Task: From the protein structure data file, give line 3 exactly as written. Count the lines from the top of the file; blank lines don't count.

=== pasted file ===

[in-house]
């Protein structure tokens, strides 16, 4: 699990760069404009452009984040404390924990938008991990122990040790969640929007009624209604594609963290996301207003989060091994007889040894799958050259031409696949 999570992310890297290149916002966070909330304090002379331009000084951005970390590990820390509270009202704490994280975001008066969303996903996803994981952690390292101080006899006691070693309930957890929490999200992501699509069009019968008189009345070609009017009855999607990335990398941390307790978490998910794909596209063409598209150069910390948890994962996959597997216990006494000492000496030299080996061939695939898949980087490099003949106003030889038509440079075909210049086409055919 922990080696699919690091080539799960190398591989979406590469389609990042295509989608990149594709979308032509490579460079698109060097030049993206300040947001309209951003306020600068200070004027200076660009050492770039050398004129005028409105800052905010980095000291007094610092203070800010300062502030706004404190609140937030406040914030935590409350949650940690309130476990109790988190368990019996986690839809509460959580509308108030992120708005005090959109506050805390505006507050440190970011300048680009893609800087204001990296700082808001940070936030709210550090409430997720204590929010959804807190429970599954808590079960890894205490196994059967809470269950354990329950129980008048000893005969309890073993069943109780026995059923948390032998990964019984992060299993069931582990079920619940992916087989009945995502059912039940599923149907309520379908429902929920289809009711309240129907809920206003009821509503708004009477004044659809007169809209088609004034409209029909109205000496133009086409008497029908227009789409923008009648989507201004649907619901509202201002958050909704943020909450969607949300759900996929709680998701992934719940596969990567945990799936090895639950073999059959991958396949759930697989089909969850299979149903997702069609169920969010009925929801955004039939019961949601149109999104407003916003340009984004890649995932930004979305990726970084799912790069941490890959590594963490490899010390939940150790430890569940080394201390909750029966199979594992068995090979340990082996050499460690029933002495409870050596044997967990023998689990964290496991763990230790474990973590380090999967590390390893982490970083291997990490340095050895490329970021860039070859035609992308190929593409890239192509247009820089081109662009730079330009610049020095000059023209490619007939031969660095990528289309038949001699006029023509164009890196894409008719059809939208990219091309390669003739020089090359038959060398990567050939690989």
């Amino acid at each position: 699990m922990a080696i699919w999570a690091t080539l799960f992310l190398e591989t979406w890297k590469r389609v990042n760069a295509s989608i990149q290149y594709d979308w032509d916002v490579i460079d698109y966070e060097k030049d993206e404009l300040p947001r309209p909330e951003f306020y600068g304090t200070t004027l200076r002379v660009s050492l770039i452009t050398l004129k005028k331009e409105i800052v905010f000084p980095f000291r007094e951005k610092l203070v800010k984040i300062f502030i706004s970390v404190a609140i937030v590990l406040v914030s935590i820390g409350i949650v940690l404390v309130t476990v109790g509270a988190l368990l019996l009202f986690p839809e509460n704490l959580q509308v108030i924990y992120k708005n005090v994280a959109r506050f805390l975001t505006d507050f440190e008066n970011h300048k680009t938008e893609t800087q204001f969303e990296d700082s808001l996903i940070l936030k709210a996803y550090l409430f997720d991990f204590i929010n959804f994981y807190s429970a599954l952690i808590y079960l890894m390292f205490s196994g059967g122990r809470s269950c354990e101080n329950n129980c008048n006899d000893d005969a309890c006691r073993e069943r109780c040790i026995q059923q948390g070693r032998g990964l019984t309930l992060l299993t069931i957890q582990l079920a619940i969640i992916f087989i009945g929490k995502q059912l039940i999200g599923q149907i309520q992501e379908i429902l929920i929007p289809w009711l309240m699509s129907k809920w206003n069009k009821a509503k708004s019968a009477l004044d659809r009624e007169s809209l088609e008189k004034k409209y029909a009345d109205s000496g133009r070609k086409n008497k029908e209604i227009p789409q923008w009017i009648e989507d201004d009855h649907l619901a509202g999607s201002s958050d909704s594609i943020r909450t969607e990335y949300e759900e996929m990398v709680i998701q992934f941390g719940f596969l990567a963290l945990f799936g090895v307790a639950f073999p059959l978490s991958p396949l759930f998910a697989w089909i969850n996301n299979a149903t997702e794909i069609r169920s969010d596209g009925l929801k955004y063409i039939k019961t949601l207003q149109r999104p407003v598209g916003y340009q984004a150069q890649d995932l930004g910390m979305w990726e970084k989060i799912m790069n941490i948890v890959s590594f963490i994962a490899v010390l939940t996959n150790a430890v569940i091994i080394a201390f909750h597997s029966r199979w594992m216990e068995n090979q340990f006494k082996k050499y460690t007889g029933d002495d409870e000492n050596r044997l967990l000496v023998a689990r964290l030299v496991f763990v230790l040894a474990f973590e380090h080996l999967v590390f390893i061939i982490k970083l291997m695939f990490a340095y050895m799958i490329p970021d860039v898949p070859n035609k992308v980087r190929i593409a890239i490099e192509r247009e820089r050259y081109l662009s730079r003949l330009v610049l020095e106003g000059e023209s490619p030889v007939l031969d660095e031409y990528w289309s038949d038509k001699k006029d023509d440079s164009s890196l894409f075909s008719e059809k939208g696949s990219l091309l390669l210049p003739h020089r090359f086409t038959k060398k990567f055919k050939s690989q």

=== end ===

């Amino acid at each position: 699990m922990a080696i699919w999570a690091t080539l799960f992310l190398e591989t979406w890297k590469r389609v990042n760069a295509s989608i990149q290149y594709d979308w032509d916002v490579i460079d698109y966070e060097k030049d993206e404009l300040p947001r309209p909330e951003f306020y600068g304090t200070t004027l200076r002379v660009s050492l770039i452009t050398l004129k005028k331009e409105i800052v905010f000084p980095f000291r007094e951005k610092l203070v800010k984040i300062f502030i706004s970390v404190a609140i937030v590990l406040v914030s935590i820390g409350i949650v940690l404390v309130t476990v109790g509270a988190l368990l019996l009202f986690p839809e509460n704490l959580q509308v108030i924990y992120k708005n005090v994280a959109r506050f805390l975001t505006d507050f440190e008066n970011h300048k680009t938008e893609t800087q204001f969303e990296d700082s808001l996903i940070l936030k709210a996803y550090l409430f997720d991990f204590i929010n959804f994981y807190s429970a599954l952690i808590y079960l890894m390292f205490s196994g059967g122990r809470s269950c354990e101080n329950n129980c008048n006899d000893d005969a309890c006691r073993e069943r109780c040790i026995q059923q948390g070693r032998g990964l019984t309930l992060l299993t069931i957890q582990l079920a619940i969640i992916f087989i009945g929490k995502q059912l039940i999200g599923q149907i309520q992501e379908i429902l929920i929007p289809w009711l309240m699509s129907k809920w206003n069009k009821a509503k708004s019968a009477l004044d659809r009624e007169s809209l088609e008189k004034k409209y029909a009345d109205s000496g133009r070609k086409n008497k029908e209604i227009p789409q923008w009017i009648e989507d201004d009855h649907l619901a509202g999607s201002s958050d909704s594609i943020r909450t969607e990335y949300e759900e996929m990398v709680i998701q992934f941390g719940f596969l990567a963290l945990f799936g090895v307790a639950f073999p059959l978490s991958p396949l759930f998910a697989w089909i969850n996301n299979a149903t997702e794909i069609r169920s969010d596209g009925l929801k955004y063409i039939k019961t949601l207003q149109r999104p407003v598209g916003y340009q984004a150069q890649d995932l930004g910390m979305w990726e970084k989060i799912m790069n941490i948890v890959s590594f963490i994962a490899v010390l939940t996959n150790a430890v569940i091994i080394a201390f909750h597997s029966r199979w594992m216990e068995n090979q340990f006494k082996k050499y460690t007889g029933d002495d409870e000492n050596r044997l967990l000496v023998a689990r964290l030299v496991f763990v230790l040894a474990f973590e380090h080996l999967v590390f390893i061939i982490k970083l291997m695939f990490a340095y050895m799958i490329p970021d860039v898949p070859n035609k992308v980087r190929i593409a890239i490099e192509r247009e820089r050259y081109l662009s730079r003949l330009v610049l020095e106003g000059e023209s490619p030889v007939l031969d660095e031409y990528w289309s038949d038509k001699k006029d023509d440079s164009s890196l894409f075909s008719e059809k939208g696949s990219l091309l390669l210049p003739h020089r090359f086409t038959k060398k990567f055919k050939s690989q």